How good it is that there is a bigger picture, one who is truly worthy of our love, a God who from the beginning has called us to worship Him alone and who came to earth to show us how.

I long to love God with all my heart, soul and mind. It’s a regular prayer of mine. And as I love him more, though there will certainly be pain, I will love others more like Jesus did. I will love my husband well.

Though inevitable, death is not the end. Our hope is in an eternity with our supreme love, the all-powerful, gracious God who romances us like no human being ever could or will.

my soul’s longing

A couple of weeks ago when I started my new job and I found myself back in the familiar hustle bustle of the CBD, I began craving vast open spaces. I yearned from somewhere deep within to be surrounded by nature.

And then it occurred to me that I hadn’t left Sydney in almost four months, not since I touched down from our round the world trip. That’s a lot of time to be in the suburbs, in one place, with people, buildings, cars, in constant, close proximity.

The week I started my new job did end with a brief overnight visit to a conference in the Blue Mountains. Although it was an important trip for my new job, a great opportunity to meet and be inspired by the stories of some of the missionaries, by the time I left it was my sixth day at work (and up until this one I had been enjoying four day working weeks), so I was pretty exhausted.

Yesterday was date day. No sales shopping for this girl (not yet anyway!) We drove south to the Royal National Park, and once in, Adam wound all the windows down in the car. Not something I usually enjoy, but as my hair was whipped into a frenzy and I breathed in the smell of the gum trees outside, there could be no denying – it was good. Later, standing on Garie Beach for a few moments, with the southerly wind blasting the salty Pacific air into my face, gazing up at the vast cliffs, my soul started refilling.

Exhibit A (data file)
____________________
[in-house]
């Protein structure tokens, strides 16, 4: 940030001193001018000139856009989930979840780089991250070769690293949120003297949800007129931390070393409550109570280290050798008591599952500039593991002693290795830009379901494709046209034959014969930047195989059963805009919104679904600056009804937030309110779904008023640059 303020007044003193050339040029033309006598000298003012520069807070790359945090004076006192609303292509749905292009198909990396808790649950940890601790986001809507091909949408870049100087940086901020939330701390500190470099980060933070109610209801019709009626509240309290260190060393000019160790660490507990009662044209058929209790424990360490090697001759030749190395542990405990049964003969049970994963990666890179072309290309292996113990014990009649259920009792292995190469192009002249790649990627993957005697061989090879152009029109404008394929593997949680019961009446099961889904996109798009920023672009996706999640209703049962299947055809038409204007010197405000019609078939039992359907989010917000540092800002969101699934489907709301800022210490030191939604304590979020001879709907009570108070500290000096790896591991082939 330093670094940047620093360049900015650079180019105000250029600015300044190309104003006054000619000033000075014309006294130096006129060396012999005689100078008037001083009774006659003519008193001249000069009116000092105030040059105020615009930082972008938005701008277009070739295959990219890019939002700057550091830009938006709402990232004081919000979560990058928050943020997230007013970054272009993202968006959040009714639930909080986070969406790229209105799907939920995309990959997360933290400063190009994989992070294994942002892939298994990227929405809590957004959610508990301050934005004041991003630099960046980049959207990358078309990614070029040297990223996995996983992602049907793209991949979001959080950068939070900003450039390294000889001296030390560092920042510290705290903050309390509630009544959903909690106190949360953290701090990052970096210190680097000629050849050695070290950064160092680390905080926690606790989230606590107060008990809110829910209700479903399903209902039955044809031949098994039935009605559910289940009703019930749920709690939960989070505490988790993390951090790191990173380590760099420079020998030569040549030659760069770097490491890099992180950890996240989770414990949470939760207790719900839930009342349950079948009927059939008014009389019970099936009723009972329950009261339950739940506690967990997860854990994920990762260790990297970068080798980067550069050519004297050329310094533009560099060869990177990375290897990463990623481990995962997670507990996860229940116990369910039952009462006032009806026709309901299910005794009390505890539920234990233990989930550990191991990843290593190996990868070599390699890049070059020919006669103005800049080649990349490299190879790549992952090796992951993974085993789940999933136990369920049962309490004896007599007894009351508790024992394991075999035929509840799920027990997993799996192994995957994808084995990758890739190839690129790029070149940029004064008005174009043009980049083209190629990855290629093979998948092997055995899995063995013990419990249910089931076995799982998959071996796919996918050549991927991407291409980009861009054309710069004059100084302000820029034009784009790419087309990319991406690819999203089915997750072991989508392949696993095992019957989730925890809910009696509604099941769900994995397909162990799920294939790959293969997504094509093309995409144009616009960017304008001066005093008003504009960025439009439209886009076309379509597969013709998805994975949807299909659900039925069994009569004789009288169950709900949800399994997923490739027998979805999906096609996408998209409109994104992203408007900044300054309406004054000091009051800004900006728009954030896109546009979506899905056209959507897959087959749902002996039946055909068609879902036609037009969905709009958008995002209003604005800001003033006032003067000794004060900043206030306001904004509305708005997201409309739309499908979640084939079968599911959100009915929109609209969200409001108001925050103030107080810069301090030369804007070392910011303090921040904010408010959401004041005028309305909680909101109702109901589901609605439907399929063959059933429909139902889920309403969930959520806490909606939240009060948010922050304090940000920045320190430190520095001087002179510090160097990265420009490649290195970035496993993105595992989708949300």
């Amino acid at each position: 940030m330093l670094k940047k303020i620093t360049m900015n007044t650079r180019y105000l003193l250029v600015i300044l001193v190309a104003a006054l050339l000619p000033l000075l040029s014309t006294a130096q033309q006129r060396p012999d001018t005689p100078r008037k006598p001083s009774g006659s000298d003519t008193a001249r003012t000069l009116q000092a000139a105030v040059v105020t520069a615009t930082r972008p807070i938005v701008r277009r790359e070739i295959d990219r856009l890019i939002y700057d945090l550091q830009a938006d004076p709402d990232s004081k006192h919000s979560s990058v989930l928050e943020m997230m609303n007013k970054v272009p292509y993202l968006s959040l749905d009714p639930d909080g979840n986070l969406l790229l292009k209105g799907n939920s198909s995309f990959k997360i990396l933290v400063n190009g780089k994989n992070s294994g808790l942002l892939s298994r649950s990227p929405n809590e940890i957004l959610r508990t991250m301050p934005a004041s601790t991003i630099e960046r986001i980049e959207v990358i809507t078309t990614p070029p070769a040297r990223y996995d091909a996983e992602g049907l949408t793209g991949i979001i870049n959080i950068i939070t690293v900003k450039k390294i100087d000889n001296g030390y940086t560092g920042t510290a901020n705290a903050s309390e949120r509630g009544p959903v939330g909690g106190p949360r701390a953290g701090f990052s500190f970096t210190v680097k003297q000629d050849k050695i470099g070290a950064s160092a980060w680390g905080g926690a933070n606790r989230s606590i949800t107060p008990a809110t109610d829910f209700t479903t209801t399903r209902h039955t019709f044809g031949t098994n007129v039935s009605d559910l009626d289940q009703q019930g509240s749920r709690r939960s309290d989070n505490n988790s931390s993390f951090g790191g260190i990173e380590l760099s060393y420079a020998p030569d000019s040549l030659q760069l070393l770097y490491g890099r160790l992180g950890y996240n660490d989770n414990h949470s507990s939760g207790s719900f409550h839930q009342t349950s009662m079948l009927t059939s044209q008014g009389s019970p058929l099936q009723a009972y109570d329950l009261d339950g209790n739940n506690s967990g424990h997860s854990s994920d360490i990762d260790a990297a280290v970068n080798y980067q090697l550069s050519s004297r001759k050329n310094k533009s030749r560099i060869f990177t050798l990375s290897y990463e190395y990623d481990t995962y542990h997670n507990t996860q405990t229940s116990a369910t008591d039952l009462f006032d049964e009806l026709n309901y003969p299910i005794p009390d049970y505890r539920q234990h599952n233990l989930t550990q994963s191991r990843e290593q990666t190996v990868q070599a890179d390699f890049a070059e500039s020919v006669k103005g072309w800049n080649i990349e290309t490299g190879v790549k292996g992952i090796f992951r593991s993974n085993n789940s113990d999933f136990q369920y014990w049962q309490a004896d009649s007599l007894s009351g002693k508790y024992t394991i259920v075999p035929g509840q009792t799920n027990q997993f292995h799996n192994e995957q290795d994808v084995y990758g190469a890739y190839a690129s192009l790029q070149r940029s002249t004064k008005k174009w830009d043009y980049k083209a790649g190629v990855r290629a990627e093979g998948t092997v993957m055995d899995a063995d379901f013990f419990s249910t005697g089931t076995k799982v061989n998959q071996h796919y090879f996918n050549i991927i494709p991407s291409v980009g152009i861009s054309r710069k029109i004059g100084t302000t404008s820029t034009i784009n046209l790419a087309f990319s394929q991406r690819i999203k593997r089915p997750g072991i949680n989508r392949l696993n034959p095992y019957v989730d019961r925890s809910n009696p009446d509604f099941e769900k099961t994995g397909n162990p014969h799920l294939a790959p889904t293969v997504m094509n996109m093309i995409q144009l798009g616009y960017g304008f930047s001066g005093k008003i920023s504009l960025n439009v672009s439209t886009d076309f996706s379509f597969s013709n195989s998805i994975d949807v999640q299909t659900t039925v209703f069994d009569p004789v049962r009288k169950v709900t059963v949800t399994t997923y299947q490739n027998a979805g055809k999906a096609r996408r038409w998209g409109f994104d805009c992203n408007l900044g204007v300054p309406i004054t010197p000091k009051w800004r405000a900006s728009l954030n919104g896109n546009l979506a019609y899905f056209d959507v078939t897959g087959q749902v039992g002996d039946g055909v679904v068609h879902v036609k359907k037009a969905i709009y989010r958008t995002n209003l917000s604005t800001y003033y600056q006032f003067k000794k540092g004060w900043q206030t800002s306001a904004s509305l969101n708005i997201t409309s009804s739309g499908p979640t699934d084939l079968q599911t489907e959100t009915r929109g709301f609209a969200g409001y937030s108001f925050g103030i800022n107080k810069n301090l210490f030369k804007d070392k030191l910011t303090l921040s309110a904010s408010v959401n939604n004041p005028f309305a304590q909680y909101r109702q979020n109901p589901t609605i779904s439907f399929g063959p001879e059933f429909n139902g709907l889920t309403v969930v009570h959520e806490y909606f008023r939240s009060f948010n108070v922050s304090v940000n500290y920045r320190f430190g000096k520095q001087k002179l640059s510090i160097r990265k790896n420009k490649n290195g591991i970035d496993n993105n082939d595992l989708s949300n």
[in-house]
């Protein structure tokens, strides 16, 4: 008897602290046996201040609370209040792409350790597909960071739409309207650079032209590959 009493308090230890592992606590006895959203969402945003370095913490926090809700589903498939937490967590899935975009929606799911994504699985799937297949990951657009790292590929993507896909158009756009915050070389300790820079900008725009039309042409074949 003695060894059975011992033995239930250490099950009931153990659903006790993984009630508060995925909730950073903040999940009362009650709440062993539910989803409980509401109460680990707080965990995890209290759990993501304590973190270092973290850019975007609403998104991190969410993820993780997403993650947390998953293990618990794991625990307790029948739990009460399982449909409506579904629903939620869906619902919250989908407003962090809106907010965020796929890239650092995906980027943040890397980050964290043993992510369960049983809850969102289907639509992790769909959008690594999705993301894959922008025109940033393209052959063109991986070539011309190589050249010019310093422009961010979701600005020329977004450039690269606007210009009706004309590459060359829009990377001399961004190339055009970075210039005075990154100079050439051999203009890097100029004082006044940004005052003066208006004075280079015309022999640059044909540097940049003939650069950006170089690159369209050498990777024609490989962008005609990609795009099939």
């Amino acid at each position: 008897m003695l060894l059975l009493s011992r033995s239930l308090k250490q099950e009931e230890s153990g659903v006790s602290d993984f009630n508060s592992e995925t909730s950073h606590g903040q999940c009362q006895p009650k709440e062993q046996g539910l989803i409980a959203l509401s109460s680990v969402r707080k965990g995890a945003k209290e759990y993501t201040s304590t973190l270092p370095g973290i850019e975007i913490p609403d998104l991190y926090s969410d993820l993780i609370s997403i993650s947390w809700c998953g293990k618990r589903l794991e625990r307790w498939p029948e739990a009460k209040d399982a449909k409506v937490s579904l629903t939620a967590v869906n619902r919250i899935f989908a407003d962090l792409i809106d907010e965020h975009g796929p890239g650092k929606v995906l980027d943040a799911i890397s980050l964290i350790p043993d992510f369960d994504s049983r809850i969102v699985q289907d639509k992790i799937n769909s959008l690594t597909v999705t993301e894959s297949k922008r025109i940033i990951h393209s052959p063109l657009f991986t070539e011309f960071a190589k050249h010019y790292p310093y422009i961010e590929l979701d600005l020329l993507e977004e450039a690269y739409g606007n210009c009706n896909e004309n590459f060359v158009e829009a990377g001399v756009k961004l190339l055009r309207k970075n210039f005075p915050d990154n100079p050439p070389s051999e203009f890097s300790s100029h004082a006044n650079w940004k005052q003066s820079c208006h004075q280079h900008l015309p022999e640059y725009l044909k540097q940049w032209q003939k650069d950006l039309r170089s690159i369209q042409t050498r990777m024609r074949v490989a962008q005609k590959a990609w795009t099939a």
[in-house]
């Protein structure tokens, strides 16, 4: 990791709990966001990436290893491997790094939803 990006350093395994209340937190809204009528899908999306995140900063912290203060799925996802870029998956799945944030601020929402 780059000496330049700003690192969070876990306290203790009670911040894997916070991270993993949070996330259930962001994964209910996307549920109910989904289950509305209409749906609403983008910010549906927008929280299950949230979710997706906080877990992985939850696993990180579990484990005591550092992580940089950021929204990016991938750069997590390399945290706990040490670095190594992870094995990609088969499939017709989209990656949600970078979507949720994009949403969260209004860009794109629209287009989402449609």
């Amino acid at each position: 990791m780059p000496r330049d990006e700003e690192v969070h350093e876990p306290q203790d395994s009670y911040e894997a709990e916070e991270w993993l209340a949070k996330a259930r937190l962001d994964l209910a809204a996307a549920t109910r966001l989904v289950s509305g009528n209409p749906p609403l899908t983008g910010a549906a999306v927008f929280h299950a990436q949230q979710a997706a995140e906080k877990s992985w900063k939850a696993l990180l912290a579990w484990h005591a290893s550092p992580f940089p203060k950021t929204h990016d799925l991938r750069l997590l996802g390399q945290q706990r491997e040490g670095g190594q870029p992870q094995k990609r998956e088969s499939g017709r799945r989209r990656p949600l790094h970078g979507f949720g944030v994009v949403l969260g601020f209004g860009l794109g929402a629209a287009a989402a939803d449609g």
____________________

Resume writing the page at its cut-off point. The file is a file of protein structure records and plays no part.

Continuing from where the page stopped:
The rest of our afternoon entailed fish and chips and ice-cream and a stroll on the beach. Stepping off the little footbridge onto the sand and wriggling my toes around in it – I think that added a few drops into the soul tank too. As did a long time just sitting in the sand, mid-stroll, watching Adam shoot videos on our new camera and the waves crashing over the low-lying rocks along the shore, each one causing tiny cascading waterfalls. Planes flew overhead, the ferry came and went, strangers wandered by and kids screamed as they played in the sand a few metres away. But it didn’t matter. If only for a day, I was back in nature and some dwindling part of me was coming back to life.

the serene view from my spot on the sand

I wonder what it is that makes us humans need nature – to feel the sand between our toes, smell the salt air, see bushland all the way to the horizon and hear the sound of waves crashing on the shore. I knew I wasn’t trapped in the city, yet I felt ‘cooped up’ to a certain degree – perhaps more by the busyness of our schedule than by anything physical. It could be a bunch of things but above all, being in nature brings me back closer to its creator. That which I see, hear, feel, touch, smell points to Him. I’m a little closer, reminded of who I am and what matters, and my soul rejoices at the Lord of all creation.

This morning, after writing most of this post last night, I remembered the words of the Psalmist…

As the deer pants for streams of water, so my soul pants for you, my God.
My soul thirsts for God, for the living God. When can I go and meet with God?

Psalm 42:1-2